According to a press release, the settlement resolves allegations of AIG’s wide-ranging fraud from October 1999 to April 2005 involving anti-competitive market division, accounting violations and stock price manipulation, and brings total expected recovery for AIG shareholders to over $1 billion. The settlement is subject to court approval.
“This historic settlement is an excellent result for all shareholders harmed by AIG’s misconduct, including Ohio’s teachers, firefighters, police officers, and public employees. Ohio is determined to send a strong message to the marketplace that companies who don’t play by the rules will pay a steep price,” said Cordray.
AIG said in a statement it was glad to have the matter resolved, noting “This settlement ends a long-standing lawsuit, allowing AIG to continue to focus its efforts on paying back taxpayers and restoring the value of our franchise for the benefit of all our stakeholders,”
Three Ohio public pension funds, represented by the Attorney General, led the class action suit: the Ohio Public Employees Retirement System (OPERS), the State Teachers Retirement System of Ohio and the Ohio Police and Fire Pension Fund (collectively the “Ohio Funds”).
“The OPERS Board of Trustees has been an active participant in securities litigation cases on behalf of our members and retirees,” said Ken Thomas, OPERS board chair, in announcing the settlement. “This is a fiduciary responsibility that the board takes very seriously, and it is consistent with past actions the board has taken to encourage corporate governance reform and to seek compensation for unlawful behavior. We intend to continue an aggressive posture to protect the integrity of the marketplace for all investors and the citizens of Ohio.”
William J. Estabrook, Executive Director of the Ohio Police and Fire Pension Fund said: “Our Board of Trustees authorized this action on behalf of Ohio’s police and firefighters not just to recover our fund’s losses, but to help ensure the integrity of the public markets on which both institutional and private investors rely. We are pleased that after years of fighting for this principle the Attorney General was able to secure a monetary expression that the corporate behavior at issue in this litigation is unacceptable and will not be tolerated.”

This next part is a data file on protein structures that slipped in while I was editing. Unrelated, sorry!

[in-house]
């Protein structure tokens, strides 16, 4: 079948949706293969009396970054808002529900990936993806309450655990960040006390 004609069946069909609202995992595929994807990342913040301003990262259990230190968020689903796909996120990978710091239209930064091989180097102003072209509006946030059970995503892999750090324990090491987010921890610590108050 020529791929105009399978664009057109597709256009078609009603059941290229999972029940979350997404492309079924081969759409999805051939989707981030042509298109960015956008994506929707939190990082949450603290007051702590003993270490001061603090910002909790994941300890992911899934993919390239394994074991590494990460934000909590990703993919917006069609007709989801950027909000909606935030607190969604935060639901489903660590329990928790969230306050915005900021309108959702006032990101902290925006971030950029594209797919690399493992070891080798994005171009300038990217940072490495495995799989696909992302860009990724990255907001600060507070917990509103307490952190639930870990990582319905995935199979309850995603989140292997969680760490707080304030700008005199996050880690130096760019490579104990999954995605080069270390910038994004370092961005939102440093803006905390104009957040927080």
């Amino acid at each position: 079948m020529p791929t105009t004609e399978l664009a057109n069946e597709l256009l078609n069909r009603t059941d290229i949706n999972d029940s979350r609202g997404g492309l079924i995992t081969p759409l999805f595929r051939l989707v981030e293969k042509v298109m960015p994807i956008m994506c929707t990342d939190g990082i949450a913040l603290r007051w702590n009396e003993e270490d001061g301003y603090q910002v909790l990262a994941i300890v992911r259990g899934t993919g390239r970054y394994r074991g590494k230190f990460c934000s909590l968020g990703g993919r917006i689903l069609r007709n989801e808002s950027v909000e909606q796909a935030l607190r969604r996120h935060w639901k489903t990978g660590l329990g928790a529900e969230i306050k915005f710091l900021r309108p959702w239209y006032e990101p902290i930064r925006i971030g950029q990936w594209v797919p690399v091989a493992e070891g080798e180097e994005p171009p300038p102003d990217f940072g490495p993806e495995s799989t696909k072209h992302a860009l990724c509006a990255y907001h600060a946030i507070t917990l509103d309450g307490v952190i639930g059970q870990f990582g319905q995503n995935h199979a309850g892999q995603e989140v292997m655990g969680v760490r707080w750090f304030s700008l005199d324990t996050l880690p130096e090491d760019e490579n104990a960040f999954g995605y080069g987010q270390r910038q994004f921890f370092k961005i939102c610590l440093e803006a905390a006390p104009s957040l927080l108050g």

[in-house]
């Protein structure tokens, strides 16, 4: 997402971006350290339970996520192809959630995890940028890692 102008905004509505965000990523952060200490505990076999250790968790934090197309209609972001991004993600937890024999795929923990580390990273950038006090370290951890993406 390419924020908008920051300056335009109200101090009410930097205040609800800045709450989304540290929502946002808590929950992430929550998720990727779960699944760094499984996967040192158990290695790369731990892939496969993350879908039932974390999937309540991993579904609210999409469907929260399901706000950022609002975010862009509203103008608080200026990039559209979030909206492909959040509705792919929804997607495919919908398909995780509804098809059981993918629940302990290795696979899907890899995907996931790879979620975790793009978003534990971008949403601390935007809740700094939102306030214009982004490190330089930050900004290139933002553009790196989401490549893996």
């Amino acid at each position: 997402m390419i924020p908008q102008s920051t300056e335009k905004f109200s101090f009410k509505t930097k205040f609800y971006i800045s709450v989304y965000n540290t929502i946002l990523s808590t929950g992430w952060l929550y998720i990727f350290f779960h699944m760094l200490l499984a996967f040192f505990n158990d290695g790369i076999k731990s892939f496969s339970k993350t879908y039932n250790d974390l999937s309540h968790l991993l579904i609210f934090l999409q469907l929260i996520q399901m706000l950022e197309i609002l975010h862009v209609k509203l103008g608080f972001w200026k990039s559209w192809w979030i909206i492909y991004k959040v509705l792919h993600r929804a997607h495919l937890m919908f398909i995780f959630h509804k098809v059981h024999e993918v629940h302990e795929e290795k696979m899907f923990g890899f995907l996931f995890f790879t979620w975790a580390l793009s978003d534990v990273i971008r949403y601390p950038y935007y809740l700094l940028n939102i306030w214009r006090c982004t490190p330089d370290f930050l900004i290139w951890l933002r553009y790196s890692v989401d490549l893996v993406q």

Taken together, recovery for AIG shareholders in this case is expected to be $1.0095 billion, Cordray said. It is the tenth-largest securities class action settlement in U.S. history, and the first and only billion-dollar class action settlement since the financial crisis began to unfold in 2008, according to the Ohio Attorney General.
As part of the total case involving AIG, the Ohio Funds and the Ohio Attorney General’s Office previously announced a $72 million settlement with General Reinsurance Corporation, a $97.5 million settlement with PricewaterhouseCoopers LLP and a $115 million settlement with CEO Maurice R. "Hank" Greenberg and other AIG executives (Howard I. Smith, Christian M. Milton and Michael J. Castelli) and related corporate entities (C.V. Starr & Co., Inc. and Starr International Co., Inc.) (see Ohio Pension Fund Settles with Ex-AIG CEO Greenberg for $115M).
According to the Attorney General’s office, AIG has agreed to pay $725 million to the shareholder class in the primary settlement. An initial payment of $175 million will be payable after entry of a court order granting preliminary approval of the settlement. The remaining $550 million may be funded by AIG through one or more common stock offerings. If AIG does not fund the $550 million before court approval of the settlement, the plaintiffs may terminate the agreement, elect to acquire freely transferable shares of AIG common stock with a market value of $550 million provided AIG is able to obtain all necessary approvals, or extend the period for AIG to complete a stock offering in order to fund the remainder of the settlement.
This case involved three types of claims, according to the Ohio AG:
- AIG engaged in accounting fraud, culminating in a $3.9 billion restatement in May 2005 that included numerous different types of transactions, including allegations relating to a $500 million no-risk fraudulent reinsurance transaction that AIG entered into with General Reinsurance Corp. in order to artificially boost AIG's reported claims reserves. One AIG executive and four Gen Re executives were found guilty of securities fraud in relation to that transaction.
- AIG paid tens of millions of dollars in undisclosed contingent commissions to insurance brokers and participated in a bid-rigging scheme with insurance brokers and certain insurance companies in order to divide the market for certain types of insurance.
- AIG engaged in straightforward stock price manipulation, in which company executives ordered company traders to inflate AIG stock price.